VII. Assumptive Coaching and Dangerous Listening
A. The most important part of coaching is being able to listen and interpret what the salesperson is saying in order to effectively provide guidance to the salesperson.
B. Rosen discusses eight barriers to listening.
1. Are you doing something else while the person is talking?
2. During your conversation with someone, do you wait for a pause so you can say something?
3. How difficult is it for you to stay quiet?
4. Are you faking your listening just so you can say your own comments?
5. Do you practice selective listening?
6. Are you aware of the message the person talking is trying to get across?
7. Do you allow background noise or your environment to inhibit your ability to listen?
8. Do you listen through filters?
VIII. Facilitating an Effective Coaching Conversation
A. Rosen lays out the anatomy of a coaching session in his book.
1. The opening consists of small talk, casual conversation about the week or how they are feeling.
2. Confirming expectations is the next step. Here, verbally set the expectation of the coaching session. What do they expect from you and what do they want to walk away with or learn?
3. Next, review the prep form and discuss weekly progress.
4. Then use the LEADS coaching model. These are the five steps to facilitating a coaching conversation.
a. Listen for what the person is saying and not saying instead of filling in the gaps with assumptions. Effective listening enhances relationship, improves credibility¸ gives you more confidence, and increases the level of trust.
b. Evoke or ask questions to gain more information or to clarify something. Asking the right questions is one of the most important aspects of coaching.
c. Answer or respond to gain further clarity of a situation and what people are saying and feeling. Even though the coach may have uncovered several ways to fix the current situation, it is important to reconfirm the actual source of the problem or specific result they are seeking.
d. Discuss the intended message and the situation. This step allows the coach to go into more detail and to get more information in order to better coach the salesperson to reach their goals.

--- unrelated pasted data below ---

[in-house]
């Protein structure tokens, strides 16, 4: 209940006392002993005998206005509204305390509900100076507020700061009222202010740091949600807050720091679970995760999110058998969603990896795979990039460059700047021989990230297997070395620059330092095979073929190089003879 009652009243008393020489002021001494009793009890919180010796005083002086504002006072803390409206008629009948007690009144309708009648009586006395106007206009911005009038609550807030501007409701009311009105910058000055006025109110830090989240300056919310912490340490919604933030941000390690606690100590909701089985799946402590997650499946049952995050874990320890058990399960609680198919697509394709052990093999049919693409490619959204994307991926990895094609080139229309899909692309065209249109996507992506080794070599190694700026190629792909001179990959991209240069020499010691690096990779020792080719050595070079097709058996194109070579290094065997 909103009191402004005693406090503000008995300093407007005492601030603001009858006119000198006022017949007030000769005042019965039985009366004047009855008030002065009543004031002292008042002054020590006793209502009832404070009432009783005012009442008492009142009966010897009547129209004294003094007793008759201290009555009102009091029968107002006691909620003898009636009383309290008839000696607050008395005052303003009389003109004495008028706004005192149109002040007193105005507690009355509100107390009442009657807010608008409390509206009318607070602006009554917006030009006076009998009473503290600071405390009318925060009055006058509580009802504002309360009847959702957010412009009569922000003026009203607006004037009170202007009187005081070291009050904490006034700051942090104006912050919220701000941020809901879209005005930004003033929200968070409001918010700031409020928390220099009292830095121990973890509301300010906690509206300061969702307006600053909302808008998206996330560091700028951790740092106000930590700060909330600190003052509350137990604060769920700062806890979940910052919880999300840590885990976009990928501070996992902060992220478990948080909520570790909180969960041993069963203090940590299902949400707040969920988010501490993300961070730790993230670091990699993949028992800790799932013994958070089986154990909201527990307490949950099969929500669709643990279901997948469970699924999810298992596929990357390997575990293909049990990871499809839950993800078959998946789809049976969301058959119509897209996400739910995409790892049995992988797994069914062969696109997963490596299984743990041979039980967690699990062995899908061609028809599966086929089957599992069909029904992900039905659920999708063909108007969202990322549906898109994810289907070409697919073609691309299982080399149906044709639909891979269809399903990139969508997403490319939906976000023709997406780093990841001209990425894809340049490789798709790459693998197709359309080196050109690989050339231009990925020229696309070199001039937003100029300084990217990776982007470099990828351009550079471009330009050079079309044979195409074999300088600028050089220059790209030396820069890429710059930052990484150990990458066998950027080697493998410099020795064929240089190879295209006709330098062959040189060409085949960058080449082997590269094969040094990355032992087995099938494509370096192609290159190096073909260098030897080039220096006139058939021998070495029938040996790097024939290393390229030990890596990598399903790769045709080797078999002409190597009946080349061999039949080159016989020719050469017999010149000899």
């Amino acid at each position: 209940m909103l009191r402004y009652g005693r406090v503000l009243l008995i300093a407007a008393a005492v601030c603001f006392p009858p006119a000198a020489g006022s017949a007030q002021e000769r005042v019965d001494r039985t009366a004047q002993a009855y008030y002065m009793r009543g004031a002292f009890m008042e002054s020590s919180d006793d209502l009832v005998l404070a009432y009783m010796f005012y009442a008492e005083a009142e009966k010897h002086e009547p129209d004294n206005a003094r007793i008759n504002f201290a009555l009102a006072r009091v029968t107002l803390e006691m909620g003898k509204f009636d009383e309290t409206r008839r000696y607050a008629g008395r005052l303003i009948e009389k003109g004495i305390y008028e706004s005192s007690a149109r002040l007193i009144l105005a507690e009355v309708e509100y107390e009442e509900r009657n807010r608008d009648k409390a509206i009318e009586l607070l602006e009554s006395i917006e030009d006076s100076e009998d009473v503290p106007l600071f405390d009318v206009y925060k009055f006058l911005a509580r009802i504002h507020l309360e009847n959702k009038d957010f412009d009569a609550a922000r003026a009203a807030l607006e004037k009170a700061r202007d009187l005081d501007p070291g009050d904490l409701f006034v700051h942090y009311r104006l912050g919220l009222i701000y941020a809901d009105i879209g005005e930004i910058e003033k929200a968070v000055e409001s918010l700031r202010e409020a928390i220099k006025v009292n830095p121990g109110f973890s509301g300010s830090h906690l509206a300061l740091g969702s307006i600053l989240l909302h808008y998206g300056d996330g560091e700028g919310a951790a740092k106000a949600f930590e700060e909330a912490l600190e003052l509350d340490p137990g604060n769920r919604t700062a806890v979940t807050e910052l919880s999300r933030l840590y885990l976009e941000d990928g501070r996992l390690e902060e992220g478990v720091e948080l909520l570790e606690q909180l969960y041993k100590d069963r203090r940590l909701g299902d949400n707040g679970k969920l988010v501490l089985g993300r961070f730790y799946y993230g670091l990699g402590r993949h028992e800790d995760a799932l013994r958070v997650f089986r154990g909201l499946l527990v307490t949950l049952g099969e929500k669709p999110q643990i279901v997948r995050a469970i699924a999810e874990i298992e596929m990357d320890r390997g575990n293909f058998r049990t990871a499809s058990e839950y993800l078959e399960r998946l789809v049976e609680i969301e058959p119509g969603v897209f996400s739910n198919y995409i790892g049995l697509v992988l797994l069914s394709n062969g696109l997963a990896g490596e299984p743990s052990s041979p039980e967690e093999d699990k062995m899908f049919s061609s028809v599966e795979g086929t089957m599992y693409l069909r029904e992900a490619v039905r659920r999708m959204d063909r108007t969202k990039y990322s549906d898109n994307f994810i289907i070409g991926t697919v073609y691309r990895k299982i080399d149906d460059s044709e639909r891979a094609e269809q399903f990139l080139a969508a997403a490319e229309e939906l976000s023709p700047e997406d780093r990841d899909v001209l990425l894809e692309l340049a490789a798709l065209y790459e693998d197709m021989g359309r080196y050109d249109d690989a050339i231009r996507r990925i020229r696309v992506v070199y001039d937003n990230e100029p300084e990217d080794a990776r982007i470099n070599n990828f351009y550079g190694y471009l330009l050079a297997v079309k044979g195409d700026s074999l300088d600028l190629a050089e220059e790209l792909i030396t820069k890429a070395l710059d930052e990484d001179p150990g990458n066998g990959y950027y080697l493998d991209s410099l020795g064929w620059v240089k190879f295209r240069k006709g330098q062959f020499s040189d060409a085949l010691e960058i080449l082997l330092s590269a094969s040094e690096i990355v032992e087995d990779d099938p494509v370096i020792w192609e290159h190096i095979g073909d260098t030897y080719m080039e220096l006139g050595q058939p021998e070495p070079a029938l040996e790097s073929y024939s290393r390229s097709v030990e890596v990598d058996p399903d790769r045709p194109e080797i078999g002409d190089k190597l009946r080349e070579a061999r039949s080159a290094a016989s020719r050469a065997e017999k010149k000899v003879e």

e. After the expectations and the action plans have been determined, provide support to the salesperson.
5. Following the LEADS model, the sales coach should identify the value and the take away by confirming what expectations have been met, ask what new insight the person has, a skill that needs further development, or a problem that has been solved.
6. Conduct a brief recap regarding their feelings so far. What do they want to do more of or less of during the next meeting?
7. Determine that action steps they are committing to taking, tasks they are willing to complete, and conversations they are going to have.
8. Set the time and length for the next coaching session.
9. Wrap up the call or meeting with any final thoughts or additional areas of opportunity to coach during the next coaching session.
IX. Ultimate Goal of Sales Coaching
A. Creating Highly Effective Sales People
B. Top 10 Characteristics of Highly Effective Sales People
1. Are constantly learning and continually invest in themselves and their professional lives
2. Are masterful communicators
3. Are creative
4. Develop a positive and healthy attitude
5. Are passionate
6. Responsive, proactive, highly adaptable, and flexible
7. Exemplify what their customers want
8. Are process driven
9. Create an experience that allows for sales to occur
10. Are masters of time management and organization
X. In Conclusion
Rosen uses all of these tools and techniques in order to courage companies and managers to input a coaching model into their every day management duties. By spending time with our salespeople, companies will reach, maybe even exceed, their goals.
With business conditions today, what the author wrote is a helpful tool for managers. In today’s economy where sales are not always where managers would like them to be, managers have to find creative ways to increase their sales and motivate their employees. Rosen introduces this sales coaching model that allows for open communication between management and employees in order to guide salespeople through positive conversations they can have with potential customers in order to increase their sales. This tool focuses on following a process and developing behaviors that provide an environment conducive to creating sales.